Tim Cook spoke at the 2018 Fortune CEO initiative in San Francisco. He discussed the company’s core beliefs and ideals.
Watch Apple CEO Tim Cook Speak At Fortune's CEO Initiative
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BlackRock CEO Laurence Fink spoke at Morningstar's recent conference, and he talked about a variety of things, like his concerns about company culture at a time when all the firm's employees are working at home. Despite those concerns, he doesn't think BlackRock will ever be 100% working in the office. He thinks employees will always Read More
Well for Apple we've always been about changing the world. And it became clear to me some number of years ago that you don't do that by staying quiet on things that matter. And so for us that's really been the driving the driving issue. And there's no there's no formula about when you speak and when you don't. But but for the way that I think about it is is it something that Apple has a special expertise on. I don't want Apple to be another talking head. Right. We should only speak when we have certain knowledge to to bring to the subject for. And I always ask myself Do we have standing you know do we have a right to talk about this issue and in generally speaking more than just it's not enough to be a large company to speak. At least I don't see it like that at all. And so I think about those. And so what that means for us is we typically speak about education about privacy about human rights about immigration and about the environment because there's something that we have where we can bring a point of view. It may be discounted. Most people may view it to be not correct. Right. But it but nevertheless it's a point of view that we can share and we think we have something to offer in those spaces. Let me challenge you on those specifically. So let's say let's put a pin in education. Apple always has had a large advocation market. Let's put a pin in the environment for free.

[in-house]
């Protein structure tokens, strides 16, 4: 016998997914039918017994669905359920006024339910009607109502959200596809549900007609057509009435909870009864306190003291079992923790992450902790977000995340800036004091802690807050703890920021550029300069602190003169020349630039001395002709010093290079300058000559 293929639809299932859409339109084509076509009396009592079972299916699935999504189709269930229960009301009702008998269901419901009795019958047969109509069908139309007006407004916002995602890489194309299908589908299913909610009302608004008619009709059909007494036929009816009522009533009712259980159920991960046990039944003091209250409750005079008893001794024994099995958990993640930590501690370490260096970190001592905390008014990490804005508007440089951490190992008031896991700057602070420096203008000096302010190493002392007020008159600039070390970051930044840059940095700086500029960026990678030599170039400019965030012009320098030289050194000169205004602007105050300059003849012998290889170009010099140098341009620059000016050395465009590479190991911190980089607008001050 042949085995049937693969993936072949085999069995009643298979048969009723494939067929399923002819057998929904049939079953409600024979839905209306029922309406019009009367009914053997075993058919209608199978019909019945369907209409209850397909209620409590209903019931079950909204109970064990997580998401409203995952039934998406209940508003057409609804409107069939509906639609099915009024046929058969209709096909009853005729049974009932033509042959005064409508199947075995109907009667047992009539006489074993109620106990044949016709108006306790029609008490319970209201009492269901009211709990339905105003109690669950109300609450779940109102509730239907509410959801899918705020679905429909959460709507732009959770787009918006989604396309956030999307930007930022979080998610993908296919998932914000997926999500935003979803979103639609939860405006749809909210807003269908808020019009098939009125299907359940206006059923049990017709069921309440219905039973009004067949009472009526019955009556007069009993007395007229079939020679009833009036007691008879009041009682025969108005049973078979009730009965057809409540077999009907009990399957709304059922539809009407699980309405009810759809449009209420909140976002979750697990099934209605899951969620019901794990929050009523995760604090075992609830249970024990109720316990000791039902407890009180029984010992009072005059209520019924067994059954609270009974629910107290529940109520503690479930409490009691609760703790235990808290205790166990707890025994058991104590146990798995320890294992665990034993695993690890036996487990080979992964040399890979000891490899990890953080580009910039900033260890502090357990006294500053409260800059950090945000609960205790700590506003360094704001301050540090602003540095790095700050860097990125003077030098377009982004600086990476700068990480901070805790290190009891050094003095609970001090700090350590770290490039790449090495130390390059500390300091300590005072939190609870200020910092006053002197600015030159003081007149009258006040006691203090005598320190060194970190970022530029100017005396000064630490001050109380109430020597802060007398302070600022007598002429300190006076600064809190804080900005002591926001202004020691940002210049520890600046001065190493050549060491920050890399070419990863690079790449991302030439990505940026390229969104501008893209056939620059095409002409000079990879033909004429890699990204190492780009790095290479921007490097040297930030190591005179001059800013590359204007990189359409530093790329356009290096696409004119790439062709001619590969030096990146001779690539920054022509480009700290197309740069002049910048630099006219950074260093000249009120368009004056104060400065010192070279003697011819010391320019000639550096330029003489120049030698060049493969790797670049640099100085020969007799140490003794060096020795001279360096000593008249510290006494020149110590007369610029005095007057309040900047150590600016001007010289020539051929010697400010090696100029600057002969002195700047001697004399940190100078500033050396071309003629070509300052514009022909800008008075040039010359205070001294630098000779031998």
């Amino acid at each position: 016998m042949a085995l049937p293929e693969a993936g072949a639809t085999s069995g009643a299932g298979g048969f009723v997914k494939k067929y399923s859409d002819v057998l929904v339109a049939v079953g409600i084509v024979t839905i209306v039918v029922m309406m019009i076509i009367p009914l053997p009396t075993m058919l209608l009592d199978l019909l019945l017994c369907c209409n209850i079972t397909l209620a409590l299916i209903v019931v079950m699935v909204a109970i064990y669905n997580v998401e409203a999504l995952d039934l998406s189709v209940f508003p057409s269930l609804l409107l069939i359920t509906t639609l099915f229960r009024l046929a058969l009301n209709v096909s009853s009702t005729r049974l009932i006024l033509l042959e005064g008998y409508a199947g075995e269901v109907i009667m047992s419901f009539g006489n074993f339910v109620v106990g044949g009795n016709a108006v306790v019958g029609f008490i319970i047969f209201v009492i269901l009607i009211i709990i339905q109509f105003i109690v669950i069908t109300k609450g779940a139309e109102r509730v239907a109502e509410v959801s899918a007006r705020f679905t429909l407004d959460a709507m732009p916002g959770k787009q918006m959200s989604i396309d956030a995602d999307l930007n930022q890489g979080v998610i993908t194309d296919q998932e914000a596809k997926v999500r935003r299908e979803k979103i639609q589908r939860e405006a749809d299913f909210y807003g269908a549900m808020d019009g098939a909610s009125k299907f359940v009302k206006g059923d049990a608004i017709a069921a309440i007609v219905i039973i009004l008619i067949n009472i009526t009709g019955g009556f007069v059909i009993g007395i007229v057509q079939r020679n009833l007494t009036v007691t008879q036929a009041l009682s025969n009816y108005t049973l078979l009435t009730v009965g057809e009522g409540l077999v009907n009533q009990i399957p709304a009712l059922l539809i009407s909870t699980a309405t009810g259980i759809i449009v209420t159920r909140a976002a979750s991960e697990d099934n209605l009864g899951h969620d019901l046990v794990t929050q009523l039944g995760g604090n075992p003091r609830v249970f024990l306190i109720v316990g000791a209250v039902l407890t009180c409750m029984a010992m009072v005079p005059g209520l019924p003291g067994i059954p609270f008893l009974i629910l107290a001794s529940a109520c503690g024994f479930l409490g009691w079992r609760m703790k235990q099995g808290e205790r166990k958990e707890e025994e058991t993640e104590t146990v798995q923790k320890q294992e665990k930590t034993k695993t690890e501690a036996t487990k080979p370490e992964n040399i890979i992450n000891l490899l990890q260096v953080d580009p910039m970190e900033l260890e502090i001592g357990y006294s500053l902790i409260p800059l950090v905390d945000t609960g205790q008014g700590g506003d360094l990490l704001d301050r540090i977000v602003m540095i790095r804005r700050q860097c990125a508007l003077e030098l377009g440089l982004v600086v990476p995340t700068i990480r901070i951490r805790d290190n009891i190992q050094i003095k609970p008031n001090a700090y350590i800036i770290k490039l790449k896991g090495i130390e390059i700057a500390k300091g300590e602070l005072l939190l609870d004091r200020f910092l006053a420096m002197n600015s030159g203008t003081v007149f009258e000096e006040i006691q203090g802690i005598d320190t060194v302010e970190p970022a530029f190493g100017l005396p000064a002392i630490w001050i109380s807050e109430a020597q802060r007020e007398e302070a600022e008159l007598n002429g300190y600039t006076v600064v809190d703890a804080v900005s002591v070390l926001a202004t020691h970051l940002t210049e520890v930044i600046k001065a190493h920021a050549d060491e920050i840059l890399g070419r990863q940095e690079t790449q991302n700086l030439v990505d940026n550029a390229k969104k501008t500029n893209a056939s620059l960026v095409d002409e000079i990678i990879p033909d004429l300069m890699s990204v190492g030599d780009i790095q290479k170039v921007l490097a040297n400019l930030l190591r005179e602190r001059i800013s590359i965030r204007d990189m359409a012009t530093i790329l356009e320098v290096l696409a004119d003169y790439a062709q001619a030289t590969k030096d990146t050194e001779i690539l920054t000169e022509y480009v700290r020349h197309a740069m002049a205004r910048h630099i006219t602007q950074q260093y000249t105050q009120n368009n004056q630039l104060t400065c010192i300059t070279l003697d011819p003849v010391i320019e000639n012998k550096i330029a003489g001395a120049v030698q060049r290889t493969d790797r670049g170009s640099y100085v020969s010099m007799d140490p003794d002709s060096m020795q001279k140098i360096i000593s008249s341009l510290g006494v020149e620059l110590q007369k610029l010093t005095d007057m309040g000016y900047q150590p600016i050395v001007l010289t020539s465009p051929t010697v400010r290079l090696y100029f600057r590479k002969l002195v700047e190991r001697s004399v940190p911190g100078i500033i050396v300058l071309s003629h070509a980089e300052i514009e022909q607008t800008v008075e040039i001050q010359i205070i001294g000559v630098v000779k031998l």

I think for some obvious reasons you're very proud of that. And and what it but immigration and human rights why are the why why does Apple have standing on those. There's nothing commercial in that well I think well first of all I don't think business should only deal in commercial things. I think that's a fallacy. I think business business to me is a know nothing more than a collection people. And if people should have values which are I argue that should then by extension a company should have values because it's just a collection of people. But on immigration in particular we have a lot of immigrants that work at Apple. We have first generation and obviously at some point we're all immigrants but if you look at the number of people that we have on Dokka we've got over 300 folks that are here on Dokka and and so arguably I want to stand up for them. We have several thousand people that are a part of our team that are on H1 BS that may be in the deep green card backlog. And so this bids us both a perspective to share about the importance of having people with different points of view when you're running a global company with global customers. But also it gives you a bit of a perspective on what the live the life is like. And you know I to me too often in the case of immigration people quickly get to numbers you know. But there are real people behind this that have you know real feelings and in the very core a core part of the United States. And so.
So I think we do have a significant significant standing there and the the diversity of our company where it is never enough and you can never you never really achieve the end here. If you do you're you're kidding yourself. But we have a lot of different people from a lot of different places and we are accepting people from everywhere. And so we think we have something to offer about talking about that kind of environment and ultimately that is what human rights is all about. It's about just treating people with dignity and respect. At the end of the day. And so these are topics that we think we can add something to. And and so we're not we don't we.